Like in 1929, the planetary movement of contestation of 1968, and, moreover, the post-1973 crisis present for political economy once more the problem of uncertainty, this time on an existential and political terrain.  High-flown theories abound, with the old chatterbox Edgar Morin and "complexity" theory, and Joel de Rosnay, that eccentric simpleton, and "society in real-time."  Ecologist philosophy as well was nourished by this new mystique of the Great Totality.  Now totality was no longer an origin to be rediscovered, but a future to build.  For cybernetics it is no longer a question of predicting the future, but of reproducing the present.  It is no longer a question of static order, but of a dynamic self-organization.  The individual is no longer credited with any power at all: his knowledge of the world is imperfect, he doesn't know his own desires, he is opaque to himself, everything escapes him, as spontaneously cooperative, naturally empathetic, and fatally in interdependent as he his.  He knows nothing of all this, but THEY know everything about him.  Here, the most advanced form of contemporary individualism comes into being; Hayekian philosophy is grafted onto him, for which all uncertainty, all possibilities of any event taking place is but a temporary problem, a question of his ignorance.  Converted into an ideology, liberalism serves as a cover for a whole group of new technical and scientific practices, a diffuse "second cybernetics," which deliberately erases the name it was originally baptized with.  Since the 1960s, the term cybernetics itself has faded away into hybrid terms.  The science explosion no longer permits any theoretical unification, in effect: the unity of cybernetics now manifests itself practically through the world itself, which it configures every day.  It is the tool by which capitalism has adjusted its capacity for disintegration and its quest after profit to one another.  A society threatened by permanent decomposition can be all the more mastered when an information network, an autonomous "nervous system" is in place allowing it to be piloted, wrote the State lackeys Simon Nora and Alain Minc, discussing the case of France in their 1978 report.  What PEOPLE call the "New Economy" today, which brings together under the same official nomenclature of cybernetic origin the ensemble of the transformations that the western nations have undergone in the last thirty years, is but an ensemble of new subjugations, a new solution to the practical problem of the social order and its future, that is: a new politics.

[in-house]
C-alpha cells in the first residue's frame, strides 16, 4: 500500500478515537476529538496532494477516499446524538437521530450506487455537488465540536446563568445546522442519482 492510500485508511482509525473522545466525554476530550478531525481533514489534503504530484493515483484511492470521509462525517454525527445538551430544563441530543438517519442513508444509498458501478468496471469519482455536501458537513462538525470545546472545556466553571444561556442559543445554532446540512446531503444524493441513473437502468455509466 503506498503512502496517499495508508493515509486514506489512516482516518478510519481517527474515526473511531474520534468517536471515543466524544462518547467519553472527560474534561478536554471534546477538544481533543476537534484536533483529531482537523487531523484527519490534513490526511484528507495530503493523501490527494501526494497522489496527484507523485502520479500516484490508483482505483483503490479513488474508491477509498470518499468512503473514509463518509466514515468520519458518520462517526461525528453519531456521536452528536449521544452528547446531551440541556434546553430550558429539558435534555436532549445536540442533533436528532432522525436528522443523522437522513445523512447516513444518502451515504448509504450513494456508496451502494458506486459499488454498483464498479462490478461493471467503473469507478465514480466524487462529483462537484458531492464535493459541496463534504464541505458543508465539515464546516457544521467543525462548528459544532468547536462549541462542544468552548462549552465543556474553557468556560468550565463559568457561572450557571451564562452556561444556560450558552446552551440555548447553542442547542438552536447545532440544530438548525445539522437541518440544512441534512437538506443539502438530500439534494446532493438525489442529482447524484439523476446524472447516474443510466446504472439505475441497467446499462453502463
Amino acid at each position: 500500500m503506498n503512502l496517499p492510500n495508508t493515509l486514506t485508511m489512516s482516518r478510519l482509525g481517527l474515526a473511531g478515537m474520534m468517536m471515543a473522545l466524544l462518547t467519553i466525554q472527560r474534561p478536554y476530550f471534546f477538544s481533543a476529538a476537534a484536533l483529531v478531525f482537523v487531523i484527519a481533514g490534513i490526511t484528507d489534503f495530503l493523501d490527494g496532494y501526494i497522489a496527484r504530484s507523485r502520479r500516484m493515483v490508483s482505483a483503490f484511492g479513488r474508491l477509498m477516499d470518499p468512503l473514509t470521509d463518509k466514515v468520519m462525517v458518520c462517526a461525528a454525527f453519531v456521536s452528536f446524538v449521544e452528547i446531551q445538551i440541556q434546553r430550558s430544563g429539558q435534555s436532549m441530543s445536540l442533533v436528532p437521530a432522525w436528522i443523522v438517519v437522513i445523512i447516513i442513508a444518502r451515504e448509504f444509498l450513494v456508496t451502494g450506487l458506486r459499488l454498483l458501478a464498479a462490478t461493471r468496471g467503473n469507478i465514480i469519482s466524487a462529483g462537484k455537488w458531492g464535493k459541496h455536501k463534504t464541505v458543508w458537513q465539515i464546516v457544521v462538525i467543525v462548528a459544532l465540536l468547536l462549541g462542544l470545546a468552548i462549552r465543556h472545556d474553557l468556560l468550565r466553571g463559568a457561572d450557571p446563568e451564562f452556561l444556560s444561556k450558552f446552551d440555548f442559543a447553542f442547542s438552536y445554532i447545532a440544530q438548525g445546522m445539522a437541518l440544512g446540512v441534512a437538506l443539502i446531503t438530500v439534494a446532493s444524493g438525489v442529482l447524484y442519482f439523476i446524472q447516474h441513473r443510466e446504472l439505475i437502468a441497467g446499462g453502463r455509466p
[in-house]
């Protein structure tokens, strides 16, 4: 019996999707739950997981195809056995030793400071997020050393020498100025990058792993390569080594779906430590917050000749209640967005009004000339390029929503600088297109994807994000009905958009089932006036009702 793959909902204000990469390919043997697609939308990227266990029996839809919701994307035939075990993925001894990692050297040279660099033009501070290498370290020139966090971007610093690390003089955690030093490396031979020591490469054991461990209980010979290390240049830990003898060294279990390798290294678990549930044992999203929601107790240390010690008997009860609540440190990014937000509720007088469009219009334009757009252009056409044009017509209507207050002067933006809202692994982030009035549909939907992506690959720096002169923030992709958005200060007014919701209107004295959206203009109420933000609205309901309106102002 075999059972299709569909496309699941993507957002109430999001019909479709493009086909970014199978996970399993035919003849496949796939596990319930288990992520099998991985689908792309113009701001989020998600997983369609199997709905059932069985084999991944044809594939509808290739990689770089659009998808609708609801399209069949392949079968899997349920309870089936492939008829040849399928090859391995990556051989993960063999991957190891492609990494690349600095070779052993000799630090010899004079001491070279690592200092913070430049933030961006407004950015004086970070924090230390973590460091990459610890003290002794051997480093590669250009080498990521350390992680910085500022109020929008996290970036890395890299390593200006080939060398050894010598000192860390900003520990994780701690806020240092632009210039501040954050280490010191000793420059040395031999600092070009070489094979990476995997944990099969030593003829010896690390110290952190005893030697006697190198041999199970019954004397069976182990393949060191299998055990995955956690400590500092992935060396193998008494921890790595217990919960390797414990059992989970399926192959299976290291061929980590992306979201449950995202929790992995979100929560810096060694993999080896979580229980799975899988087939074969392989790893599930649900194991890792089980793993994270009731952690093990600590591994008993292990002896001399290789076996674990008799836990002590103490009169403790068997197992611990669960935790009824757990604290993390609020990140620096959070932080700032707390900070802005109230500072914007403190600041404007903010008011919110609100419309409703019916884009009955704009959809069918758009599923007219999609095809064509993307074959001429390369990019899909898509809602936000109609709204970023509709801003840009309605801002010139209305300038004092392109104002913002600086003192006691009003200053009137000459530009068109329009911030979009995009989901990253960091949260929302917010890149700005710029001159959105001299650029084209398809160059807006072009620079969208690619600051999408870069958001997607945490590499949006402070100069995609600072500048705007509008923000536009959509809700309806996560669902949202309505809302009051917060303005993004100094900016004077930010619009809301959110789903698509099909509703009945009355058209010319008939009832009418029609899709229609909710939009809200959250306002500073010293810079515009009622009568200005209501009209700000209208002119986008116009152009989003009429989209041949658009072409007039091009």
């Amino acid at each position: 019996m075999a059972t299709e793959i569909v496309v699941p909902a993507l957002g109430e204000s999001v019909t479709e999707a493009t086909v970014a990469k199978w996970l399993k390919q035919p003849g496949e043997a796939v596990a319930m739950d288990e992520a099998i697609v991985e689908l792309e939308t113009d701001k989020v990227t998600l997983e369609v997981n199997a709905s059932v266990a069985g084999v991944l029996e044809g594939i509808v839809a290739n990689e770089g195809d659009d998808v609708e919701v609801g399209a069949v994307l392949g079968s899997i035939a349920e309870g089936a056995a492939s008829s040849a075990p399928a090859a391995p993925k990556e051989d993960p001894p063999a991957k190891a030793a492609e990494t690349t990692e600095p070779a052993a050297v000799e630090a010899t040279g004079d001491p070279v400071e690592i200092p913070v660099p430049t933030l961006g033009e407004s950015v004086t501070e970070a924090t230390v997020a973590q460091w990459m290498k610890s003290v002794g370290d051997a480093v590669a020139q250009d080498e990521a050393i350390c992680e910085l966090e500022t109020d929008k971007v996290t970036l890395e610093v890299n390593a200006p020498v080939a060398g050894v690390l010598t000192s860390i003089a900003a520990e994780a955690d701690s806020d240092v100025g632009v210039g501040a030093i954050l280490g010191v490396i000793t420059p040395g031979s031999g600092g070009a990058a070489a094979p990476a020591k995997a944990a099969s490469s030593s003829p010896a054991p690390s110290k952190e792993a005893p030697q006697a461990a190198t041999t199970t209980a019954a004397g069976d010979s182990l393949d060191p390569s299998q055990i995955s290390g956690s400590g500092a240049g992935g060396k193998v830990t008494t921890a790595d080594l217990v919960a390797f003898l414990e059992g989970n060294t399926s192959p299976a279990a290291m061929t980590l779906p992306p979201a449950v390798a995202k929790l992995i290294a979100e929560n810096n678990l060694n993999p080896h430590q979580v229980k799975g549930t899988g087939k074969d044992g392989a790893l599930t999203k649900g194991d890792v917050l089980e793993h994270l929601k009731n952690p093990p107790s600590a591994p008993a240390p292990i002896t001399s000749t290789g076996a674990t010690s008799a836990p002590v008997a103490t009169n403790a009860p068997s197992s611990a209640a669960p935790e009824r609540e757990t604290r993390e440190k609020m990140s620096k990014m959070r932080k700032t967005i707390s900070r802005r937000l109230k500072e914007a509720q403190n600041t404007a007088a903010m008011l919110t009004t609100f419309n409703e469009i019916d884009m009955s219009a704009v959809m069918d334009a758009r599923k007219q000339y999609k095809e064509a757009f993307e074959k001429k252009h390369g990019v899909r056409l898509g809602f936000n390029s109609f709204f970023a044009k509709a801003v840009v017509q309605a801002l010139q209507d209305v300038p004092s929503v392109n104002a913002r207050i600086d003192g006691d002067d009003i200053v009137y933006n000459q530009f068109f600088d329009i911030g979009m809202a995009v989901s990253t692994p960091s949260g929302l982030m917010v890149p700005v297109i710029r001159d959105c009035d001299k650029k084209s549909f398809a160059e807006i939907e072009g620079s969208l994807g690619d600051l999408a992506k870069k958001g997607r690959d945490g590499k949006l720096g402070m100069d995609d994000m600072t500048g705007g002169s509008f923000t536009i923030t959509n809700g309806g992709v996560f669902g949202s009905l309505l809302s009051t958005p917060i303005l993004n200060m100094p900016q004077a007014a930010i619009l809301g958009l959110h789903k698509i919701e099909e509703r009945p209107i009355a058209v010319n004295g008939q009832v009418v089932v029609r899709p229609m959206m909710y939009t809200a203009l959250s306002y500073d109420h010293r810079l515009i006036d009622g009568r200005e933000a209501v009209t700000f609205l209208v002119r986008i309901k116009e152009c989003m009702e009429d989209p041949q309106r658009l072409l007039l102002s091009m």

Under the influence of informatization, the supply and demand adjustment techniques originating between 1930-1970 have been purified, shortened, and decentralized.  The image of the "invisible hand" is no longer a justificatory fiction but is now the effective principle behind the social production of society, as it materializes within computer procedures.  The Internet simultaneously permits one to know consumer preferences and to condition them with advertising.  On another level, all information regarding the behavior of economic agents circulates in the form of headings managed by financial markets.  Each actor in capitalist valorization is a real-time back-up of quasi-permanent feedback loops.  On the real markets, as on the virtual markets, each transaction now gives rise to a circulation of information concerning the subjects and objects of the exchange that goes beyond simply fixing the price, which has become a secondary aspect.  On the one hand, people have realized the importance of information as a factor in production distinct from labor and capital and playing a decisive role in "growth" in the form of knowledge, technical innovation, and distributed capacities.  On the other, the sector specializing in the production of information has not ceased to increase in size.  In light of its reciprocal reinforcement of these two tendencies, today's capitalism should be called the information economy.  Information has become wealth to be extracted and accumulated, transforming capitalism into a simply auxiliary of cybernetics.   The relationship between capitalism and cybernetics has inverted over the course of the century: whereas after the 1929 crisis, PEOPLE built a system of information concerning economic activity in order to serve the needs of regulation - this was the objective of all planning - the economy after the 1973 crisis put the social self-regulation process came to be based on the valorization of information.

 

 


changed April 27, 2010